Team Sky's Luke Rowe isn't letting the prospect of his first Grand Tour ride faze him with just three days remaining until the Vuelta a Espana kicks off in Vilanova de Arousa this Saturday.
The 23 year old second year was named in Sky's nine man squad for the year's third Grand Tour on Tuesday afternoon and will ride in support of Colombian team leader and overall contender Sergio Henao.
"I'm looking forward to getting into the rhythm of racing and just trying to enjoy it as much as possible," Rowe told Cycling Weekly from Nice, where he has been training in the heat and the hills to acclimatise his body to the gruelling upcoming race after hosting the inuagural Hitters' GP at home in Wales.
"It's going to be a brutal three weeks but looking forward to getting the ball rolling. We've got a couple of days to prepare for the [opening stage] team time trial and after that it's a case of ticking off the days until we get to Madrid."
After being part of Sky's Classics squad in the early part of the season, a first Grand Tour in Spain has long been on the cards for the man from Cardiff.
He last raced two weeks ago at the Vuelta a Burgos as final preparation for its three week big brother, which this year features 11 summit finishes including the fearsome Alto del Angliru.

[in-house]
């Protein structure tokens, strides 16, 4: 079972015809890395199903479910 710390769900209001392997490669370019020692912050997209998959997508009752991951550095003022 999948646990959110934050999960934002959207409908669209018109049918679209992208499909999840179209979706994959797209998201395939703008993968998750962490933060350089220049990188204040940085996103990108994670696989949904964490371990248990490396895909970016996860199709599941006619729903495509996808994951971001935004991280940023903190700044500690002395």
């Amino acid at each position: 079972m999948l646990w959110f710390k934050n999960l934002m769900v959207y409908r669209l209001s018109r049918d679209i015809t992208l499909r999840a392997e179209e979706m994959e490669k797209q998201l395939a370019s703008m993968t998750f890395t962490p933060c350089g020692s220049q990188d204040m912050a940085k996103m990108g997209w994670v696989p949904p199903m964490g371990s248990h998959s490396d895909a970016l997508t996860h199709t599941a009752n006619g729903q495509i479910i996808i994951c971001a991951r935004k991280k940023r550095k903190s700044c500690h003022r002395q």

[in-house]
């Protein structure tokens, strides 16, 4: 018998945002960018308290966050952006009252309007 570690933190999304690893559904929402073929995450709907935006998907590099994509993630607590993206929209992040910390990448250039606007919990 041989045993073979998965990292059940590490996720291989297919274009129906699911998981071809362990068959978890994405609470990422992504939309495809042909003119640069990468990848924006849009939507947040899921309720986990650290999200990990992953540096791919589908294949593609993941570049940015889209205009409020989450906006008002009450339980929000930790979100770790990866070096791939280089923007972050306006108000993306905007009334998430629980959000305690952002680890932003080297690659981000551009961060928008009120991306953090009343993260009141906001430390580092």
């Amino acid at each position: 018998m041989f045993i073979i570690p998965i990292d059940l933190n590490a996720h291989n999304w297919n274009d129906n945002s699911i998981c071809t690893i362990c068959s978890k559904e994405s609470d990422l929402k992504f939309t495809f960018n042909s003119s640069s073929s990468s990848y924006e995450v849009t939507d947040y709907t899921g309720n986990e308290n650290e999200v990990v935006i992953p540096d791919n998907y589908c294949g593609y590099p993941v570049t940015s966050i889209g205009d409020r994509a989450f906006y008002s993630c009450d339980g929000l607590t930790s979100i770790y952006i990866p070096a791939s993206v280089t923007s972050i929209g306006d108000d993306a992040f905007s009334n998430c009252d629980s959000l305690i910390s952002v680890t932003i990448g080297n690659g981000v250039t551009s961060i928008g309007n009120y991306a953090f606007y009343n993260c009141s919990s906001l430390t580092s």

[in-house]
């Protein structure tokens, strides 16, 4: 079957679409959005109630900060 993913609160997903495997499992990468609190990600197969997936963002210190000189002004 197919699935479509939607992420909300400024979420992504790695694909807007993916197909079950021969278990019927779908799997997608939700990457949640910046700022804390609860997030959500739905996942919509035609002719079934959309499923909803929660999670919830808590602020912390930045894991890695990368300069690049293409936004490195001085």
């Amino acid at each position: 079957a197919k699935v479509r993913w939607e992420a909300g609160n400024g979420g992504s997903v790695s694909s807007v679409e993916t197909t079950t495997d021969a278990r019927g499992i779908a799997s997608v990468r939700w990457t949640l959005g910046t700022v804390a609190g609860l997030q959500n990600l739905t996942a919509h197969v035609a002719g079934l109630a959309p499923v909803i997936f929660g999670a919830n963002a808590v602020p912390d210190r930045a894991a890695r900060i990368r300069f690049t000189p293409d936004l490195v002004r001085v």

"I raced Burgos which was perfect preparation; a lot of the guys racing the Vuelta were there," he added. "In terms of training I've done nothing out of this world, I've just kind of kept things real."
While getting through the next three weeks in a support role for Henao and Sky's sprinter Edvald Boasson Hagen is his immediate concern, Rowe also has one eye on the World Championships road race and another crack at the cobbled Classics next season.
"You ask anyone about a Grand Tour and they say the next year you really reap the rewards," he said. "My big goal is to finish the thing, so if I can get through it, get a spot in the Worlds road race which is quite a big goal, and then really take it into next year and the Classics.
"Suffering hour on end up a climb its only going to benefit you, whatever type of rider you are, so I think you can only take positives from hurting yourself up a climb!"
Quintana storms to Burgos victory
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Richard Abraham is an award-winning writer, based in New Zealand. He has reported from major sporting events including the Tour de France and Olympic Games, and is also a part-time travel guide who has delivered luxury cycle tours and events across Europe. In 2019 he was awarded Writer of the Year at the PPA Awards.
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